This reinforces our views about the drawbacks of direct crypto exposure. But the technology underlying digital assets holds plenty of promise for investors, and we see a range of opportunities in companies involved in deploying Distributed Ledger Technology applications, or building the infrastructure behind them.
The recent price decline weakens key arguments in favor of direct crypto exposure.
- Bitcoin and ether are now down 39% and 41%, respectively, from their November 2021 highs, undermining the view that cryptos provide protection against equity falls or higher inflation.
- In January, a 17% fall in Bitcoin and 27% decline in Ethereum coincided with the worst January for the S&P 500 since 2009 and the release of the highest US inflation release since 1982.
But the technology underlying cryptos has plenty of potential.
- Distributed Ledger Technology (DLT) has the potential to lower the cost of transactions, leading to a potential USD 1 trillion boost to global GDP over this decade.
- Decentralized finance (DeFi) could help reduce financial system frictions, broaden access to under-banked communities, and address inequality.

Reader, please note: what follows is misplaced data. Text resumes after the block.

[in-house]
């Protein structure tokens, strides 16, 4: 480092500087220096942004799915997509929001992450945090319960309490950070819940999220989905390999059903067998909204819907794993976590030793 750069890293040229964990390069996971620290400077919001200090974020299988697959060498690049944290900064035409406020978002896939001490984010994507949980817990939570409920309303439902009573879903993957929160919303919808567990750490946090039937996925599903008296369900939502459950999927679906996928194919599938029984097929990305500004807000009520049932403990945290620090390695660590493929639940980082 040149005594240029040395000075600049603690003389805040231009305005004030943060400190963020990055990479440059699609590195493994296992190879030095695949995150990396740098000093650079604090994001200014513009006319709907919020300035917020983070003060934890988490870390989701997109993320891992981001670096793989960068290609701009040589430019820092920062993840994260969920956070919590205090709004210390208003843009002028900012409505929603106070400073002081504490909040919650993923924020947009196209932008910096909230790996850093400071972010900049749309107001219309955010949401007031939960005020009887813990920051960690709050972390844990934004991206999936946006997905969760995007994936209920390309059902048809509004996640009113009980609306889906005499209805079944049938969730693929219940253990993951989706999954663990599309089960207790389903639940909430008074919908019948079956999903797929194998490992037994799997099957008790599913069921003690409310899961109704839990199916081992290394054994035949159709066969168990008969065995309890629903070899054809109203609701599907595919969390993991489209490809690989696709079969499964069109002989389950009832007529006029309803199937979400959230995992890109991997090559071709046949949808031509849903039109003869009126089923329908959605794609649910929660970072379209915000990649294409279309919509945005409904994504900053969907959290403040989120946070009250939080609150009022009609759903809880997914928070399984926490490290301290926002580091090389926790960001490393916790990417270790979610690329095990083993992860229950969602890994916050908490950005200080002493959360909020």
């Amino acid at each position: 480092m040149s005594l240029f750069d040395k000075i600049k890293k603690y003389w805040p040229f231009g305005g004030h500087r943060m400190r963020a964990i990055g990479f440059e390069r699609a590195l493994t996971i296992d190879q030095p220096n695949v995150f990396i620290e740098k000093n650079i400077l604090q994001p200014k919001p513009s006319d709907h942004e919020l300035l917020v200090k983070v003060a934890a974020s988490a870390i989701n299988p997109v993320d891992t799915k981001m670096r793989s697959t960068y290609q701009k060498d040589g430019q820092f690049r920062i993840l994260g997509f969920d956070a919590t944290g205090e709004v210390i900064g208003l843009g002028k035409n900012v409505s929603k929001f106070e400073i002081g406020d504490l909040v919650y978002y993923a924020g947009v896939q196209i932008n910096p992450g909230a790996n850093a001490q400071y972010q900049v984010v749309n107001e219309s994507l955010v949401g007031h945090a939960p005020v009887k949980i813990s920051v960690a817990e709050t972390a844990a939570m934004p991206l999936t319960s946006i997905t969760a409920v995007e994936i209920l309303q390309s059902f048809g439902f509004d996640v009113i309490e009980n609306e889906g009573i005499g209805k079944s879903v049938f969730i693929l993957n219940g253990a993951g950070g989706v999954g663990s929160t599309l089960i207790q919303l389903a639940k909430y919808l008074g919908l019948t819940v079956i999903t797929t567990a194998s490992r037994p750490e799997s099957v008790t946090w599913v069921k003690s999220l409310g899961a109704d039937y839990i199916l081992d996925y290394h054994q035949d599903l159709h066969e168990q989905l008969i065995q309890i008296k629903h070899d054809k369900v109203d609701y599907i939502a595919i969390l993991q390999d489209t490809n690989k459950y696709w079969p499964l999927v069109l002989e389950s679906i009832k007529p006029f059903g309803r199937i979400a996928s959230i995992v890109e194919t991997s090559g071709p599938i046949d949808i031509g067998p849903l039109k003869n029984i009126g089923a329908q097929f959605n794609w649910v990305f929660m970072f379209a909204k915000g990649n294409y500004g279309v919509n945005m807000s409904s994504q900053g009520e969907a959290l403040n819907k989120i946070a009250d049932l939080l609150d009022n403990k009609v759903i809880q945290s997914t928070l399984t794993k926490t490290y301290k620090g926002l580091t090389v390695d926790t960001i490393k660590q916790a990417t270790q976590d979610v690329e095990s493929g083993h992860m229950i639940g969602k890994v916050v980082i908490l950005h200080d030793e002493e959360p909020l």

- We see applications in industries from healthcare, consumer and luxury goods, and more.
So we advise investors to consider other ways to position for distributed ledger technology adoption.
- We advise investors to focus on DLT enablers and service providers, like select chip-makers, software companies, and data center players.
- We also like platform companies that can tap DLT growth in their own sectors, ranging from financial services and technology to supply chain management.
Did you know?
- Bitcoin’s total market share within the broader crypto market declined from around 68% one year ago to around 42%, as of 14 February, according to CoinMarketCap data.
- Crypto coins are highly correlated to each other, making diversification challenging. They are also very volatile, and their track record as either portfolio diversifier or inflation hedge is mixed at best.
- El Salvador on 7 September officially adopted Bitcoin as legal tender, alongside the USD. The deployment day was met by a sell-off in Bitcoin and violent street protests.
We view crypto coins and tokens as highly speculative, and we think that investors should not build strategic exposure to them in their financial portfolios. Instead, we recommend considering DLT enablers, platform operators, and companies servicing the crypto ecosystem.
Main contributors – Jon Gordon, Michael Bolliger, Dominic Schnider, Sundeep Gantori, Michael Gourd
Content is a product of the Chief Investment Office (CIO).
Read original report – Is the crypto rally over?, 14 February 2022.